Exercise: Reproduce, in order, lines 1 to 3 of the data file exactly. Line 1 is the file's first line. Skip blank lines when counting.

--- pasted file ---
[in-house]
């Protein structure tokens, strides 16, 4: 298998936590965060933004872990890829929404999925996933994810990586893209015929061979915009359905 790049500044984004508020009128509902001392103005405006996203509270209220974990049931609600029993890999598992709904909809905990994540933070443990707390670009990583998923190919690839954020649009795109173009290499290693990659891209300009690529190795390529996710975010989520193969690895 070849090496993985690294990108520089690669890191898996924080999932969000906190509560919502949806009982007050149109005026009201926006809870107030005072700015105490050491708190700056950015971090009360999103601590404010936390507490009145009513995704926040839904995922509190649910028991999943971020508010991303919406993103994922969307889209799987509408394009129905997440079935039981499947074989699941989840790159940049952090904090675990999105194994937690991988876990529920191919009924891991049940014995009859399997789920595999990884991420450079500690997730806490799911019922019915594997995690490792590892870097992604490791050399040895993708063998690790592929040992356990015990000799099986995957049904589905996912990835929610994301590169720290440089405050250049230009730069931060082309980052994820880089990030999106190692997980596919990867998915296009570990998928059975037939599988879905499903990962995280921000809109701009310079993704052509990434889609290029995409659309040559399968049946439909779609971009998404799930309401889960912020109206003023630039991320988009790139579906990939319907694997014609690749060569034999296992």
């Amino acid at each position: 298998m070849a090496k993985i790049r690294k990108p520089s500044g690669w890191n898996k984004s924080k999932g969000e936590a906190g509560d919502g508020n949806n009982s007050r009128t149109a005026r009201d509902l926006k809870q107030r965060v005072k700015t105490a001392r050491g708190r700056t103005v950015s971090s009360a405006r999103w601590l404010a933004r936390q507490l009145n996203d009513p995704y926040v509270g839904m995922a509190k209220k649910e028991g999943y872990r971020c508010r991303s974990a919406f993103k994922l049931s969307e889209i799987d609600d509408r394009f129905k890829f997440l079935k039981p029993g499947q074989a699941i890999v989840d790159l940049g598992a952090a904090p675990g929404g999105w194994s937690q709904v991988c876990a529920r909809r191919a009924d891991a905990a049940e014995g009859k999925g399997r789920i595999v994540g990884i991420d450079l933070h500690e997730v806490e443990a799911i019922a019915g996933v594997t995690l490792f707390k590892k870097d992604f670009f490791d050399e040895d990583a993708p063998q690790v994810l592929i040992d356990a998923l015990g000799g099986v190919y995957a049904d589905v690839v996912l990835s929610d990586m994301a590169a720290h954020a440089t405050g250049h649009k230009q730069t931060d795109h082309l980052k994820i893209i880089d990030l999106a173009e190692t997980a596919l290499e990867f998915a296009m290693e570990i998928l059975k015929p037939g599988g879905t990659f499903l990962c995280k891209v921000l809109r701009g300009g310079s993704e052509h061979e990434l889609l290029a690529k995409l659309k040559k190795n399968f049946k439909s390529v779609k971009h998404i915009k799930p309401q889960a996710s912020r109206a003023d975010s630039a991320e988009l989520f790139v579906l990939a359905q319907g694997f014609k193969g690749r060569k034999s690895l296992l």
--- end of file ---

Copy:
[in-house]
């Protein structure tokens, strides 16, 4: 298998936590965060933004872990890829929404999925996933994810990586893209015929061979915009359905 790049500044984004508020009128509902001392103005405006996203509270209220974990049931609600029993890999598992709904909809905990994540933070443990707390670009990583998923190919690839954020649009795109173009290499290693990659891209300009690529190795390529996710975010989520193969690895 070849090496993985690294990108520089690669890191898996924080999932969000906190509560919502949806009982007050149109005026009201926006809870107030005072700015105490050491708190700056950015971090009360999103601590404010936390507490009145009513995704926040839904995922509190649910028991999943971020508010991303919406993103994922969307889209799987509408394009129905997440079935039981499947074989699941989840790159940049952090904090675990999105194994937690991988876990529920191919009924891991049940014995009859399997789920595999990884991420450079500690997730806490799911019922019915594997995690490792590892870097992604490791050399040895993708063998690790592929040992356990015990000799099986995957049904589905996912990835929610994301590169720290440089405050250049230009730069931060082309980052994820880089990030999106190692997980596919990867998915296009570990998928059975037939599988879905499903990962995280921000809109701009310079993704052509990434889609290029995409659309040559399968049946439909779609971009998404799930309401889960912020109206003023630039991320988009790139579906990939319907694997014609690749060569034999296992």
């Amino acid at each position: 298998m070849a090496k993985i790049r690294k990108p520089s500044g690669w890191n898996k984004s924080k999932g969000e936590a906190g509560d919502g508020n949806n009982s007050r009128t149109a005026r009201d509902l926006k809870q107030r965060v005072k700015t105490a001392r050491g708190r700056t103005v950015s971090s009360a405006r999103w601590l404010a933004r936390q507490l009145n996203d009513p995704y926040v509270g839904m995922a509190k209220k649910e028991g999943y872990r971020c508010r991303s974990a919406f993103k994922l049931s969307e889209i799987d609600d509408r394009f129905k890829f997440l079935k039981p029993g499947q074989a699941i890999v989840d790159l940049g598992a952090a904090p675990g929404g999105w194994s937690q709904v991988c876990a529920r909809r191919a009924d891991a905990a049940e014995g009859k999925g399997r789920i595999v994540g990884i991420d450079l933070h500690e997730v806490e443990a799911i019922a019915g996933v594997t995690l490792f707390k590892k870097d992604f670009f490791d050399e040895d990583a993708p063998q690790v994810l592929i040992d356990a998923l015990g000799g099986v190919y995957a049904d589905v690839v996912l990835s929610d990586m994301a590169a720290h954020a440089t405050g250049h649009k230009q730069t931060d795109h082309l980052k994820i893209i880089d990030l999106a173009e190692t997980a596919l290499e990867f998915a296009m290693e570990i998928l059975k015929p037939g599988g879905t990659f499903l990962c995280k891209v921000l809109r701009g300009g310079s993704e052509h061979e990434l889609l290029a690529k995409l659309k040559k190795n399968f049946k439909s390529v779609k971009h998404i915009k799930p309401q889960a996710s912020r109206a003023d975010s630039a991320e988009l989520f790139v579906l990939a359905q319907g694997f014609k193969g690749r060569k034999s690895l296992l």